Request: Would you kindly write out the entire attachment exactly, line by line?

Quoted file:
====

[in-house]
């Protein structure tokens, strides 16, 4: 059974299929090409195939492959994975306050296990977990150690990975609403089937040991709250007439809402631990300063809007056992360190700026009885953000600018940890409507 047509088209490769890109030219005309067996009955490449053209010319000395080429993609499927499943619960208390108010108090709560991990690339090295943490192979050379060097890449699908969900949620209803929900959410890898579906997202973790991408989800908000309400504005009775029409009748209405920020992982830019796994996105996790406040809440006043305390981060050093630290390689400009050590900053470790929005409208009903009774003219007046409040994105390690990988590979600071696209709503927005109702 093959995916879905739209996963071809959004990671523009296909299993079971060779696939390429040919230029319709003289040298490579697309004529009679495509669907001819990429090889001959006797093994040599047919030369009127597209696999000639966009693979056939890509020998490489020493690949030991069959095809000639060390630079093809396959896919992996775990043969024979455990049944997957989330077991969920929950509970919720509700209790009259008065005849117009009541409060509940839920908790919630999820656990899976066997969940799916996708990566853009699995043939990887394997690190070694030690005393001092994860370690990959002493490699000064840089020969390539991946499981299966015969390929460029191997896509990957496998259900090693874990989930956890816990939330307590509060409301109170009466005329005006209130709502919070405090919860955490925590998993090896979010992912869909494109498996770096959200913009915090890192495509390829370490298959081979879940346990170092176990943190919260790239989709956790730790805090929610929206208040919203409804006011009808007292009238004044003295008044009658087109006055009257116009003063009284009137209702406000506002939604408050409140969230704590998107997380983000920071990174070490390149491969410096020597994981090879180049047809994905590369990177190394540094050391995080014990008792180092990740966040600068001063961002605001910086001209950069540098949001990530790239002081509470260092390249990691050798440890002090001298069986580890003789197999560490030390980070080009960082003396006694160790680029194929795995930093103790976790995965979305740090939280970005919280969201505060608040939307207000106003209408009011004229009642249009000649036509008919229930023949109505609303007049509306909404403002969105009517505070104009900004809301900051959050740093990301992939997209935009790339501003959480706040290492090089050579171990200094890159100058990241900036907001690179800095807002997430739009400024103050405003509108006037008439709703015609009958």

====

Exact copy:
[in-house]
């Protein structure tokens, strides 16, 4: 059974299929090409195939492959994975306050296990977990150690990975609403089937040991709250007439809402631990300063809007056992360190700026009885953000600018940890409507 047509088209490769890109030219005309067996009955490449053209010319000395080429993609499927499943619960208390108010108090709560991990690339090295943490192979050379060097890449699908969900949620209803929900959410890898579906997202973790991408989800908000309400504005009775029409009748209405920020992982830019796994996105996790406040809440006043305390981060050093630290390689400009050590900053470790929005409208009903009774003219007046409040994105390690990988590979600071696209709503927005109702 093959995916879905739209996963071809959004990671523009296909299993079971060779696939390429040919230029319709003289040298490579697309004529009679495509669907001819990429090889001959006797093994040599047919030369009127597209696999000639966009693979056939890509020998490489020493690949030991069959095809000639060390630079093809396959896919992996775990043969024979455990049944997957989330077991969920929950509970919720509700209790009259008065005849117009009541409060509940839920908790919630999820656990899976066997969940799916996708990566853009699995043939990887394997690190070694030690005393001092994860370690990959002493490699000064840089020969390539991946499981299966015969390929460029191997896509990957496998259900090693874990989930956890816990939330307590509060409301109170009466005329005006209130709502919070405090919860955490925590998993090896979010992912869909494109498996770096959200913009915090890192495509390829370490298959081979879940346990170092176990943190919260790239989709956790730790805090929610929206208040919203409804006011009808007292009238004044003295008044009658087109006055009257116009003063009284009137209702406000506002939604408050409140969230704590998107997380983000920071990174070490390149491969410096020597994981090879180049047809994905590369990177190394540094050391995080014990008792180092990740966040600068001063961002605001910086001209950069540098949001990530790239002081509470260092390249990691050798440890002090001298069986580890003789197999560490030390980070080009960082003396006694160790680029194929795995930093103790976790995965979305740090939280970005919280969201505060608040939307207000106003209408009011004229009642249009000649036509008919229930023949109505609303007049509306909404403002969105009517505070104009900004809301900051959050740093990301992939997209935009790339501003959480706040290492090089050579171990200094890159100058990241900036907001690179800095807002997430739009400024103050405003509108006037008439709703015609009958």